Corona virus

Discussion in 'Health & Fitness' started by Write4U, Feb 28, 2020.

  1. Write4U Valued Senior Member

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    You're correct. It was a turn of phrase.

    Note, my correlation did not suggest intention, but suggested climate change as a possible unexpected causal agent.
    We do know that climate change and environmental change in general always activates the natural selection evolutionary processes. It is why we have the enormous variety of species today and the extinction of billions of ancestor species in the past.
     
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  3. Write4U Valued Senior Member

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    Off course it is. Natural selection selects for survival and for non-survival. It seems the elderly (my target group) are a perfect host for the coronavirus due to our often comptomised immune system. This is the other side of the natural selection coin.
    Well, evolution by natural selection also applies to the coronavirus. If this mutation has found a ready host that insure its survival then it's the coronavirus that wins the evolutionary lottery and the host is the loser.

    This was predicted by Dr. Bartlett in his lecture on the "exponential function" and it's inevitable consequences.
     
    Last edited: Mar 13, 2020
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  5. billvon Valued Senior Member

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    Nope. Natural selection is a term that explains why beneficial mutations survive and proliferate in the gene pool. It does not explain "survival and non-survival" in old people. It happens because beneficial mutations help organisms survive - and thereby have more offspring. No offspring, no natural selection.
    Again, no. If this coronavirus only severely affects very old people, then it will be a more successful virus - because it will not kill anyone of childbearing age, and therefore we will not evolve any traits to protect us against it. A virus that killed only infants would quickly cause a proliferation of offspring that were resistant to it. Not because they evolved to defend against it - but because those organisms without the resistance would not reproduce, and thus be removed from the gene pool.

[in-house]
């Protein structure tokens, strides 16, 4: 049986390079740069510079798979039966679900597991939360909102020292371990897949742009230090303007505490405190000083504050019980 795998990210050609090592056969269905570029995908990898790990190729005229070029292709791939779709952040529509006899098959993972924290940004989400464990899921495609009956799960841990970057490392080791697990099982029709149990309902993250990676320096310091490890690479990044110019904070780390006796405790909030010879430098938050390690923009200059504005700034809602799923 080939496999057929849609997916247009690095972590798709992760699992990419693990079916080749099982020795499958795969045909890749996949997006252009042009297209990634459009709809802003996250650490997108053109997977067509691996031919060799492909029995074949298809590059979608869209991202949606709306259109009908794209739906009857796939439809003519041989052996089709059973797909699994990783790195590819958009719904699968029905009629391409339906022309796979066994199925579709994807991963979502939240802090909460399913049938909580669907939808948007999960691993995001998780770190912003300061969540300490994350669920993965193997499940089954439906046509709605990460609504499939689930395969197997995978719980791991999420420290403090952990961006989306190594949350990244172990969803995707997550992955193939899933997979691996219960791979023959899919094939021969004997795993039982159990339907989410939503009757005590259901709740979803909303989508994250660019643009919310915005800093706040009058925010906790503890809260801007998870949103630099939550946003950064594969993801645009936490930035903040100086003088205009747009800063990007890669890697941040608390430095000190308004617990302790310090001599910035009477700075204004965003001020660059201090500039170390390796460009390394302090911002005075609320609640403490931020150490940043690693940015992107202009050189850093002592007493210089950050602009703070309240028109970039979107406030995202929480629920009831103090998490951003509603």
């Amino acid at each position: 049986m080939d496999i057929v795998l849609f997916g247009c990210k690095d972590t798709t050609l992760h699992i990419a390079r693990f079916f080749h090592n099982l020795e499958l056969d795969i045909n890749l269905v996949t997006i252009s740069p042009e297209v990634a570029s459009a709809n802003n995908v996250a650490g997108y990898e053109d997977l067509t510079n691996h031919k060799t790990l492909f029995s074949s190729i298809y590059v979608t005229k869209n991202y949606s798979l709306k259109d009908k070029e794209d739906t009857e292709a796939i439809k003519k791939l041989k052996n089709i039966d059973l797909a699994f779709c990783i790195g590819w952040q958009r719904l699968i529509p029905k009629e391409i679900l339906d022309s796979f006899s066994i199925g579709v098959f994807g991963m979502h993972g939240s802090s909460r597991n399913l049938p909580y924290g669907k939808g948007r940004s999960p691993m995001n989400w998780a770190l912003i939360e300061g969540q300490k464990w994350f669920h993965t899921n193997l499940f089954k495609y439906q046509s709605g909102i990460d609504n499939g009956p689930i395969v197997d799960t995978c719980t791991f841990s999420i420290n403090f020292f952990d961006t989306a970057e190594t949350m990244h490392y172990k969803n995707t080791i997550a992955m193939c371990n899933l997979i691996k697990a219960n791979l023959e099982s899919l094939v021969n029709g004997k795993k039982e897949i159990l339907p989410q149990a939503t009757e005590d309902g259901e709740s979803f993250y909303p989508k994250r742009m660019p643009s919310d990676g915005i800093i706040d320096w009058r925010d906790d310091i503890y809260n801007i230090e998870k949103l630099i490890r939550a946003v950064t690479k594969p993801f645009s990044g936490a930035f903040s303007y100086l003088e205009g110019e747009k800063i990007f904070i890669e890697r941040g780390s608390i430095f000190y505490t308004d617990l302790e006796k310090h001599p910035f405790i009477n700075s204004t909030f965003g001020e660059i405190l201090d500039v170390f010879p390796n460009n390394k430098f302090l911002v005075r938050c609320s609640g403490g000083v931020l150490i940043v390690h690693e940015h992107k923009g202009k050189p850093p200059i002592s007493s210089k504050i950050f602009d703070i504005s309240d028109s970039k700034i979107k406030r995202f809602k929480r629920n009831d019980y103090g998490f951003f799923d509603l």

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  7. DaveC426913 Valued Senior Member

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    I think you know that's incomplete and misrepresentative.

    A requirement of natural section is the passing of surviving genes to offspring.

    Look up some definitions:

    "Natural selection is the differential survival and reproduction of individuals due to..."
     
  8. Write4U Valued Senior Member

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    Not necessarily. Universal evolution also is via a type of natural selection, but has nothing to do with "genes" .
    Types of Natural Selection
    https://schooltutoring.com/help/the-3-types-of-natural-selection/

    What are the 5 sub types of natural selection?
    http://bivalves.teacherfriendlyguide.org/index.php?option=com_content&view=article&id=42&Itemid=124

    They are all part of the "evolution by natural selection" system. This is a common mistake of theists, to believe that evolution by natural selection applies only to living organism. That's not true, it applies to almost everything that interacts with its environment, except "constants".
    According to Hazen chemical polymers and patterns are already subject to Darwinian evolution, in fact physical evolution starts with the formation of chemical complexity from simpler chemical patterns.
     
    Last edited: Mar 13, 2020
  9. DaveC426913 Valued Senior Member

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    All of which require reproduction to complete the selection process. Otherwise, it reduces to nothing more than how long it takes until the population goes extinct.
     
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  10. Write4U Valued Senior Member

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    True, but that relieves the problem of overpopulation. When the population becomes small enough the best adapted survive, the problem is solved, and growth resumes.

    That's why 95% of all species are now extinct.
     
  11. DaveC426913 Valued Senior Member

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    So ... what? seniors suddenly start having babies?

    Remember why we're having this side discussion: your claim that natural selection can act on a non-reproducing demographic.
     
  12. billvon Valued Senior Member

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    No, no it doesn't. Even if people die very early, if each has 10 offspring, you run into a population catastrophe very quickly.
    Again, no. The best adapted always survive.
    They are extinct because a new species (often based on one of those older species) evolved to take its place.